Coast Guard issues notice on scrubber SOx alarmsAug 14, 2017 08:30 AM
The IMO is addressing 'short-term exceedances' in Emission Control Areas
The following is a memorandum from the U.S. Coast Guard:
(WASHINGTON) — The purpose of this field notice is to provide Coast Guard expectations for dealing with alarms from exhaust gas cleaning systems (EGCSs), where such alarms are triggered by short-term temporary emission exceedances due to predictable operations of vessels. This notice is intended for vessels operating in the U.S. portion of the North American Emission Control Area (ECA) and the U.S. Caribbean Sea ECA, pending consideration of reference (a) at the International Maritime Organization (IMO).
As noted in reference (a), the United States does not consider short-term temporary SOx emissions that exceed the acceptable limits while in ECAs, due to predictable operations, such as engine load changes, to be noncompliance events. The United States recommended that reference (b) be amended to address temporary short-term exceedances by specifying the conditions under which they would not be deemed to be violations of reference (c) fuel sulfur requirements.
Although the IMO has not taken final action on these recommendations, it agreed to refer an output to its Pollution Prevention and Response Subcommittee to review reference (b). Until IMO acts on this issue, owners and operators of vessels with continuous emissions monitoring systems (Scheme B in reference (b)) can address issues raised by these occurrences by having the scrubber manufacturer identify, in the scrubber manual, the manufacturer’s solutions to these issues. Owners and operators of such vessels can also address the issues in the ship’s safety management system (SMS).
The scrubber manual and SMS system should address the following issues. The manual or SMS system should identify the temporary exceedance that may be expected to occur under specific operating conditions and the length of time each exceedance would be expected to continue. The manual or SMS system should also clarify the maximum amount of time that would be considered to be a short-term temporary exceedance before the vessel would need to switch over to compliant fuel.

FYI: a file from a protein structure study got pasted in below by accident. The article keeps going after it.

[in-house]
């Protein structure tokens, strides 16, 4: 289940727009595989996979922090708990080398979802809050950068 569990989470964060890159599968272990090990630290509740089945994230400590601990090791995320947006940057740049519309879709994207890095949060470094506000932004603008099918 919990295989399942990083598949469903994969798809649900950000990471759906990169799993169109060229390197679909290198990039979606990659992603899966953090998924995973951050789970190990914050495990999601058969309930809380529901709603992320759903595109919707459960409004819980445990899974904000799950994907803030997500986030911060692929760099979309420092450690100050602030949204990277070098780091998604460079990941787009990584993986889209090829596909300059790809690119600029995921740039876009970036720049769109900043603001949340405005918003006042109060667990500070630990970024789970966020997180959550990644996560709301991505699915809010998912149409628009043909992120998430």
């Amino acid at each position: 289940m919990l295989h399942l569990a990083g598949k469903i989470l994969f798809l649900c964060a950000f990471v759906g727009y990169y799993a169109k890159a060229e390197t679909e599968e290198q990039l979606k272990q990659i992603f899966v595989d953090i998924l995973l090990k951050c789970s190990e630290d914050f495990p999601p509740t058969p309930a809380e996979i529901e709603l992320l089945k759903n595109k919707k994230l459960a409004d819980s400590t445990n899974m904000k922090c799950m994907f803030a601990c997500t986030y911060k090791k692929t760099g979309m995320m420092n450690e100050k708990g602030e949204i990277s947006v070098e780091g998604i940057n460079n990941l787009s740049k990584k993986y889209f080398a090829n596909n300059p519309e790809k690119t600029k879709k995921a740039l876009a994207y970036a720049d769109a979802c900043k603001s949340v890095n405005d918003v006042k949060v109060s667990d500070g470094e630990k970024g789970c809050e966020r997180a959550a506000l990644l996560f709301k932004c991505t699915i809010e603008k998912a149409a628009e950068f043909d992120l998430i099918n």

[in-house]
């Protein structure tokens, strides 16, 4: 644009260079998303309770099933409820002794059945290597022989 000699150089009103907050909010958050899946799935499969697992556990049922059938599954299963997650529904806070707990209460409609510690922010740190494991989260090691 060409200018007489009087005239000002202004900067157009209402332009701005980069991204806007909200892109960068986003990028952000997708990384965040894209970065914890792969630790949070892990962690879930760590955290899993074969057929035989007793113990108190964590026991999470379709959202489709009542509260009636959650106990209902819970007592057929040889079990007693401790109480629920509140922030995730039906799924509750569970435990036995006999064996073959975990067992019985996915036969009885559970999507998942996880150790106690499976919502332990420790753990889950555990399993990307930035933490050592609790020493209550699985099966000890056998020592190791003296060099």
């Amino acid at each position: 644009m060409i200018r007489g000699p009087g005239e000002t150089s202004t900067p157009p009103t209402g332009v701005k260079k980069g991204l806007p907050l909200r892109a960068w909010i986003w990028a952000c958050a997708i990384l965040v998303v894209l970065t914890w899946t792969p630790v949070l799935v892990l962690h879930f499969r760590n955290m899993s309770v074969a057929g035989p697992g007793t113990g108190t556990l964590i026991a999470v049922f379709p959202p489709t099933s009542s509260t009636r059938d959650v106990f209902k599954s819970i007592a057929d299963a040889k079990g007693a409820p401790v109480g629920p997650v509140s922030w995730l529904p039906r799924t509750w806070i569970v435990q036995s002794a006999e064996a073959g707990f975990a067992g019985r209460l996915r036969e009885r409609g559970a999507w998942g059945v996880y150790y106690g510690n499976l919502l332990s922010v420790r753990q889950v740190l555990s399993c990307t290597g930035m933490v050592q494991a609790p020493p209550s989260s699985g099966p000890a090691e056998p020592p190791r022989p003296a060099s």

In anticipation of U.S. Port State Control enforcement of MARPOL Annex VI, vessel representatives for vessels fitted with EGCSs should clarify the procedures to be taken in response to these conditions through their SMS. Specifically, the SMS should reference the manufacturer’s guide, address approved short term instances when the EGCS alarms may sound, and how, when, and where to document these short term instances. The SMS should also have instructions regarding notification when the emissions exceed the allowable SOx limit for a period that is longer than a short term instance. Specific examples with time ranges should be addressed in the SMS, along with procedures to commence corrective action. Port State Control examiners may review these procedures during the course of a normal exam and verify that these instances were documented and that appropriate actions were taken.
Although reference (b) does not contain requirements to report a temporary, short term SOx exceedance, an EGCS failure which meets the criteria for a marine casualty, as clarified in Navigation and Vessel Inspection Circular (NVIC) 01-15, should be reported as required.
If you have any questions regarding this notice, contact the national technical adviser at (954) 767-8021, or via e-mail at CSNCOE@uscg.mil, or the Office of Commercial Vessel Compliance, Foreign and Offshore Compliance Division at email@example.com.Edit Module